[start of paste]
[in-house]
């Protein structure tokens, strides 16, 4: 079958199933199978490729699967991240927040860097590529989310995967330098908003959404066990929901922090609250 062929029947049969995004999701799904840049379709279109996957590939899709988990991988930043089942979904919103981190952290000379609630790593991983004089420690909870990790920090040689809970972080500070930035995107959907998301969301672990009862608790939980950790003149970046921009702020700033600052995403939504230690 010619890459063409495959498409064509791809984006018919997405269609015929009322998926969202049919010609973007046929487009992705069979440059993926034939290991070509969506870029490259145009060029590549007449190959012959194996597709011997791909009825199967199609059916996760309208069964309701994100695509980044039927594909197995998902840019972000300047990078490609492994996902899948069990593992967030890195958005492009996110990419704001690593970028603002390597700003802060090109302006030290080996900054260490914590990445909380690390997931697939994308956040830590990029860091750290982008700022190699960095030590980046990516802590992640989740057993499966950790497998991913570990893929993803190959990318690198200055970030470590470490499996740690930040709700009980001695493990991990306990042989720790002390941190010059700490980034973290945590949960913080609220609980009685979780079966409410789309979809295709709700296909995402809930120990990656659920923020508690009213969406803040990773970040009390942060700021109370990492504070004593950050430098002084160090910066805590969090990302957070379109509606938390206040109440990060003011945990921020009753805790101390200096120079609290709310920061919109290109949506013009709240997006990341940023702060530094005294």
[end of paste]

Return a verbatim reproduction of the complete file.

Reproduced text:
[in-house]
């Protein structure tokens, strides 16, 4: 079958199933199978490729699967991240927040860097590529989310995967330098908003959404066990929901922090609250 062929029947049969995004999701799904840049379709279109996957590939899709988990991988930043089942979904919103981190952290000379609630790593991983004089420690909870990790920090040689809970972080500070930035995107959907998301969301672990009862608790939980950790003149970046921009702020700033600052995403939504230690 010619890459063409495959498409064509791809984006018919997405269609015929009322998926969202049919010609973007046929487009992705069979440059993926034939290991070509969506870029490259145009060029590549007449190959012959194996597709011997791909009825199967199609059916996760309208069964309701994100695509980044039927594909197995998902840019972000300047990078490609492994996902899948069990593992967030890195958005492009996110990419704001690593970028603002390597700003802060090109302006030290080996900054260490914590990445909380690390997931697939994308956040830590990029860091750290982008700022190699960095030590980046990516802590992640989740057993499966950790497998991913570990893929993803190959990318690198200055970030470590470490499996740690930040709700009980001695493990991990306990042989720790002390941190010059700490980034973290945590949960913080609220609980009685979780079966409410789309979809295709709700296909995402809930120990990656659920923020508690009213969406803040990773970040009390942060700021109370990492504070004593950050430098002084160090910066805590969090990302957070379109509606938390206040109440990060003011945990921020009753805790101390200096120079609290709310920061919109290109949506013009709240997006990341940023702060530094005294």